ILO-China Strategic Partnership Consolidated with MOU Renewal

ILO-China strategic partnership consolidated with MOU renewal

September 6, Beijing




The International Labour Organization (ILO) and China’s Ministry of Human Resources and Social Security (MoHRSS) have signed a new Memorandum of Understanding defining their cooperation as a strategic partnership.


At the signing ceremony in Beijing, the ILO Director-General Guy Ryder said: “The world and China are being transformed by profound innovation and technological advancement, demographic and geo-economic changes in the patterns of production and consumption. These developments require the ILO and the MOHRSS to renew their strategic approaches on the basis of common values and common interest.”


Speaking at the event, Yin Weimin, Minister of MOHRSS said: “Great changes have taken place in the world economy and the world of work since the MOU was signed in 2001. Over the past 15 years, China has made remarkable achievements in the field of employment of employment creation, social protection and industrial relations with the excellent support from the ILO.” The Minister added that: “China has become the second largest economy in the world now. Therefore it is high time to sign this new MOU in order to consolidate and scale up our cooperation to promote decent work and address the challenges together.”


The first MoU between China and the ILO, signed in 2001, strengthened collaboration in order to develop labour market policies to guide China’s transition from a centrally planned to a market economy. The new MoU establishes a partnership in realizing the common objectives of promoting social justice, decent work and fair globalization in a world marked by deepening economic integration, rapid economic and social transformation and a pressing need for quality job creation and global policy coherence.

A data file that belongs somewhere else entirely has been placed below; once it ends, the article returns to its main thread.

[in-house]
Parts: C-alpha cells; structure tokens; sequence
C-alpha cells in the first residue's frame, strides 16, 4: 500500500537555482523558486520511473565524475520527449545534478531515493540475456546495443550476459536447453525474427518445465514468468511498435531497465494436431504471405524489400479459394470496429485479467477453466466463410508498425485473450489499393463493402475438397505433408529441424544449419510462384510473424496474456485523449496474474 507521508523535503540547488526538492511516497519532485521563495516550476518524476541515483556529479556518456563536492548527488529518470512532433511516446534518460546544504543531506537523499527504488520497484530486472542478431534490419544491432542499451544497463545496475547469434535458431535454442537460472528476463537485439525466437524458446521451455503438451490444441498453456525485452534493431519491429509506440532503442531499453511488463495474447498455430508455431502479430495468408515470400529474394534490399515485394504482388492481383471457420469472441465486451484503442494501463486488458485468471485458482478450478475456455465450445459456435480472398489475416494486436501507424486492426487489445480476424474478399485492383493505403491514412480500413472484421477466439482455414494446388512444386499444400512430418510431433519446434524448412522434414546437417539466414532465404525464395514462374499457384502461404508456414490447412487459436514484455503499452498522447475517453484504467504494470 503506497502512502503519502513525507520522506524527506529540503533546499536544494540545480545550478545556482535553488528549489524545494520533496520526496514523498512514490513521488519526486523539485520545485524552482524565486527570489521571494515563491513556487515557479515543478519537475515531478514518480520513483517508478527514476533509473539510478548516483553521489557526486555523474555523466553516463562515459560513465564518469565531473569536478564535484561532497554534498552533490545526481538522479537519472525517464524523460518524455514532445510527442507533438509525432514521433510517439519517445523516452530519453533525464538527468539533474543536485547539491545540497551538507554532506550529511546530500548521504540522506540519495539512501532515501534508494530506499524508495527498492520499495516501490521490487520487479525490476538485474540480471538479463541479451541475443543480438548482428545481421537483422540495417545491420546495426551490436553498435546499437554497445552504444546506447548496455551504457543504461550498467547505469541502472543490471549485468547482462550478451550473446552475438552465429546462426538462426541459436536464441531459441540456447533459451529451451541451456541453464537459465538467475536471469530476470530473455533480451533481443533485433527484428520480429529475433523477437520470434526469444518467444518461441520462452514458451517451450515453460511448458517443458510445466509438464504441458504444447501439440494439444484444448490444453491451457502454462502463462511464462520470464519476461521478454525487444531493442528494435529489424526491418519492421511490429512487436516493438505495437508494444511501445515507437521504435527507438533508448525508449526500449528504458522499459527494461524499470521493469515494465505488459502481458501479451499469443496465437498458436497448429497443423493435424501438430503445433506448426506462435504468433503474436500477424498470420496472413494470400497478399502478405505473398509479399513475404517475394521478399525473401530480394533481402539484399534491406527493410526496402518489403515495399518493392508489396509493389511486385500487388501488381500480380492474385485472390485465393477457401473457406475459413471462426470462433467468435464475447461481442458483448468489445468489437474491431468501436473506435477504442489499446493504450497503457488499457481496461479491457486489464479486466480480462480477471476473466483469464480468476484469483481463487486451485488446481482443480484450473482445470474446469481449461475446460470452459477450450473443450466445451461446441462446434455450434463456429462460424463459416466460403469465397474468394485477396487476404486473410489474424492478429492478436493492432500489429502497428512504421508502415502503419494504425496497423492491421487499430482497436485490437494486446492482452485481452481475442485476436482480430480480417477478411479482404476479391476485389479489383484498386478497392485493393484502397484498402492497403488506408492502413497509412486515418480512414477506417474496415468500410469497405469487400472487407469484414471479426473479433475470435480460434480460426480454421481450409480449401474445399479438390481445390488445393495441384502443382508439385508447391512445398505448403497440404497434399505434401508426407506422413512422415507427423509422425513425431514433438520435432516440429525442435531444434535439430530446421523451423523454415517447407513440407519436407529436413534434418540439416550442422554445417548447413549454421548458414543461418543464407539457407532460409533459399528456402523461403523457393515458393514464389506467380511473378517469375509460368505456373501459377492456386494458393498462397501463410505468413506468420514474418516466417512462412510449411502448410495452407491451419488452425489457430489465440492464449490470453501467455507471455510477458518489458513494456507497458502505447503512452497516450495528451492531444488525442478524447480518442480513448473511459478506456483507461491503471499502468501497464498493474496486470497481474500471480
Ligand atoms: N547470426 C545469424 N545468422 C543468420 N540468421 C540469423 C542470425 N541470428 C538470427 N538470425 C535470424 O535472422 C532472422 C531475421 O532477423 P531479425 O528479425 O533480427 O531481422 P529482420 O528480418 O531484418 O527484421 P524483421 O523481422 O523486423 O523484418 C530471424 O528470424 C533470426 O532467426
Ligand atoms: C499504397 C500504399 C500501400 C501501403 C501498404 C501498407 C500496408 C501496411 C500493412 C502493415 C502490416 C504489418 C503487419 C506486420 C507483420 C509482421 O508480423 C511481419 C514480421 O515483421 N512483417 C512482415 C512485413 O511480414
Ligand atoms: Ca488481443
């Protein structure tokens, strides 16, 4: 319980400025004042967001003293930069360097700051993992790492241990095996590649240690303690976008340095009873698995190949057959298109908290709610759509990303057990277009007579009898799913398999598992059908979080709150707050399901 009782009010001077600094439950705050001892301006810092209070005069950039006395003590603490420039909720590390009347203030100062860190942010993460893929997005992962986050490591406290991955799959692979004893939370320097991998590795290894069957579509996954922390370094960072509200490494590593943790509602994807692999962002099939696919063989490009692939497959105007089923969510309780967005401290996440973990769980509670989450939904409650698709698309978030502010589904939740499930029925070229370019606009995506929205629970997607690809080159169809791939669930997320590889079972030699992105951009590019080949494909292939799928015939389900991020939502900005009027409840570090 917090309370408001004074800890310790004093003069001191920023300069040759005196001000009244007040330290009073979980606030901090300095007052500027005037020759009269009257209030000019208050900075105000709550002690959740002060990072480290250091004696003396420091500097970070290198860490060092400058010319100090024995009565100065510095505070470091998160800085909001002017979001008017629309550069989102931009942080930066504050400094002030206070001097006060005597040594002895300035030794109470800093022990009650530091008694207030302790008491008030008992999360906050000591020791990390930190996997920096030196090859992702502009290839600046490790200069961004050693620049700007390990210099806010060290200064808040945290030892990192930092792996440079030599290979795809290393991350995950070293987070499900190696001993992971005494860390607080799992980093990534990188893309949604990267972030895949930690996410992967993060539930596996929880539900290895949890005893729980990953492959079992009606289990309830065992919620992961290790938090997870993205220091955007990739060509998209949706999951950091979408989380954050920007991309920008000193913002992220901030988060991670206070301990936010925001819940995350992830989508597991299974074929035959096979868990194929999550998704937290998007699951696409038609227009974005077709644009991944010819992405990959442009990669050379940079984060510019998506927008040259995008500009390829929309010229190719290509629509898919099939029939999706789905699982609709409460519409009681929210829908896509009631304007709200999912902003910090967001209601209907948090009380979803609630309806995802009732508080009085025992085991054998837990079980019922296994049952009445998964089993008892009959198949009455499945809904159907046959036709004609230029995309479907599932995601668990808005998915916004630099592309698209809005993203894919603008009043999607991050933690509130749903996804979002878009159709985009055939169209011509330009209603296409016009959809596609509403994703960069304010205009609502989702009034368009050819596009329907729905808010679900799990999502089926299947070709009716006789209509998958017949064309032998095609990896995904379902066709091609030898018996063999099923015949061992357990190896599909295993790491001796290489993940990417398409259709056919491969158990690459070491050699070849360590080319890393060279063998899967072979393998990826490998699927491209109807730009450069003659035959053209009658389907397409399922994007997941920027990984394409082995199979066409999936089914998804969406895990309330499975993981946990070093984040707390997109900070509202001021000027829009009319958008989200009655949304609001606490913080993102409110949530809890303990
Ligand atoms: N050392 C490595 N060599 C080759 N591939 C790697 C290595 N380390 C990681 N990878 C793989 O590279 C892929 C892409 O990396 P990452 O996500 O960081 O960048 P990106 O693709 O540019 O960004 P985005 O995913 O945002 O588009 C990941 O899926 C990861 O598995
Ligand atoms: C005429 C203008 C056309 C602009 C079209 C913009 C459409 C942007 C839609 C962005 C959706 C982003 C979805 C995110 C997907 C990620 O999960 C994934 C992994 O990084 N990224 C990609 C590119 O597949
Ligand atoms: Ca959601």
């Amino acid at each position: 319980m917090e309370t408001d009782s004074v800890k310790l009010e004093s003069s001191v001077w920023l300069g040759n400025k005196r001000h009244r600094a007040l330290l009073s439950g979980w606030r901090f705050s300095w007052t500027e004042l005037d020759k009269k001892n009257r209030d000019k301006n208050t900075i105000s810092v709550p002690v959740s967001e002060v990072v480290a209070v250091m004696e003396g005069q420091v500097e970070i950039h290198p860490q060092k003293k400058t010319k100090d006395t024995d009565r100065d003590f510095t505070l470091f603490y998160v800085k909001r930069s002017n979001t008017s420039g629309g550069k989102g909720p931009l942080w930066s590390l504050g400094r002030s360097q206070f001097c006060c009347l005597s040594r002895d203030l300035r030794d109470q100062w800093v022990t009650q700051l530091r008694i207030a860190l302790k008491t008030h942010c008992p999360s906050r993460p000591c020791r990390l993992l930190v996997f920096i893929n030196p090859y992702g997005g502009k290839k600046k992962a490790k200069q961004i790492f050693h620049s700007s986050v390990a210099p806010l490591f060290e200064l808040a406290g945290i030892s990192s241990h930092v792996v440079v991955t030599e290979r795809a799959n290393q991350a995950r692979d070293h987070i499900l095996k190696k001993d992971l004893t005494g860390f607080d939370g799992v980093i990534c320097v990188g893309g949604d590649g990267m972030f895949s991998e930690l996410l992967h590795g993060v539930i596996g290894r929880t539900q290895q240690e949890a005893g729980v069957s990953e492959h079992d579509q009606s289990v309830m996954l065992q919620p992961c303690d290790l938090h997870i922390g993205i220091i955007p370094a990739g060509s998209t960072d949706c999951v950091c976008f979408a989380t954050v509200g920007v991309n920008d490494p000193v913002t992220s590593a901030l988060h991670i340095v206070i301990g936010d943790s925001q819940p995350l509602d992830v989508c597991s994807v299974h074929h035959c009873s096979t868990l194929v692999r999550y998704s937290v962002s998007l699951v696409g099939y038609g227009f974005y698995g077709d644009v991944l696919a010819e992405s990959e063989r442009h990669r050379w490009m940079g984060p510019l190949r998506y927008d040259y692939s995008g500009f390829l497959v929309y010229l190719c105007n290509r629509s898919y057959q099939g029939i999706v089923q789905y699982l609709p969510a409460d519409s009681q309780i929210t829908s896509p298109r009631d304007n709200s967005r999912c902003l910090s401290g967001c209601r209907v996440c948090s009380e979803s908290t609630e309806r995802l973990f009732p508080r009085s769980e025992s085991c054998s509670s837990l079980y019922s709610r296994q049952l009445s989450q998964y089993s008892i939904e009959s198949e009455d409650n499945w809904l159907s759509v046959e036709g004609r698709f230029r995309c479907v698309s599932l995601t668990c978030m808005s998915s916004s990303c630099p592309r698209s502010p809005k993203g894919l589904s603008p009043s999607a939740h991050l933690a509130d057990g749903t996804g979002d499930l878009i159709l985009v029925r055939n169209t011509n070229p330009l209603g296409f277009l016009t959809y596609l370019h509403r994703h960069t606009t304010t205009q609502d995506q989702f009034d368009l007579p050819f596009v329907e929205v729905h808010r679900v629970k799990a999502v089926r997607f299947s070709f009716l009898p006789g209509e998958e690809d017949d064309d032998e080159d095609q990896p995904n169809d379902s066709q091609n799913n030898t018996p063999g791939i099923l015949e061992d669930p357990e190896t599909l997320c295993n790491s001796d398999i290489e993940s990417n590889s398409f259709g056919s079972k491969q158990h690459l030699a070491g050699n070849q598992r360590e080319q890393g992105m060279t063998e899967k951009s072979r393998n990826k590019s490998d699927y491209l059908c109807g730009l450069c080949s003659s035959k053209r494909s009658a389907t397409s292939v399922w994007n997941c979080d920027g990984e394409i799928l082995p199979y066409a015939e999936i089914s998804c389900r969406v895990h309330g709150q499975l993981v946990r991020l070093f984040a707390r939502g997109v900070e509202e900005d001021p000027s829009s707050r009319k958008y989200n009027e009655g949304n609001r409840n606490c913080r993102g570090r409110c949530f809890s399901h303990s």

The strategic partnership aims to achieve: effective promoting of common interest areas of social justice, decent work and fair globalization in multilateral fora (UN/SDGs, G20, BRICS); leveraging China’s experience in job creation and poverty alleviation by expanding South–South and Triangular cooperation; supporting China’s global engagement; supporting China’s reform process towards a new normal that puts people at the centre of a sustainable growth strategy; and supporting tripartism and policy coherence between government agencies.


“Today, we mark a new beginning in our partnership,” Ryder said. “China has become a leader on the global scene. Its culture and commerce are once again going global. And as China comes to terms with the challenges of economic transformation in pursuit of quality growth, its experience is becoming increasingly invaluable for developing countries around the world in realizing the 2030 Agenda.”


The ILO and China: Key facts

In 1919, China becomes a founding member of the International Labour Organization.


China’s Reform and Opening-up policy in 1978 laid the groundwork for the gradual development of labour market policies aimed at the strategic goals of employment creation; social protection; social dialogue; and realization of fundamental principles and rights at work.


In 1983, China resumes its activities in the ILO.


In 1985, ILO Office opens a Country Office in Beijing.


In 2001, the ILO and China signed the first MOU.


In 2008, the G20 initiates Labour and Employment Ministers’ Conferences. The G20 recognizes that quality job creation is a key factor in strong and sustainable growth. Further recognition comes with the engagement of the B20 (2010) and the L20 (2011) in the G20 and the establishment of an Employment Working Group (2011) attended by ILO.


In 2011, the BRICS declare to strengthen dialogue and cooperation on decent work (Sanya Declaration).


In 2013, China and ILO launch the first South-South Cooperation project on strengthening public employment services and labour market information in Cambodia and Lao PDR.


In 2015, “sustained, inclusive and sustainable economic growth, full and productive employment and decent work for all” becomes a sustainable development goal.

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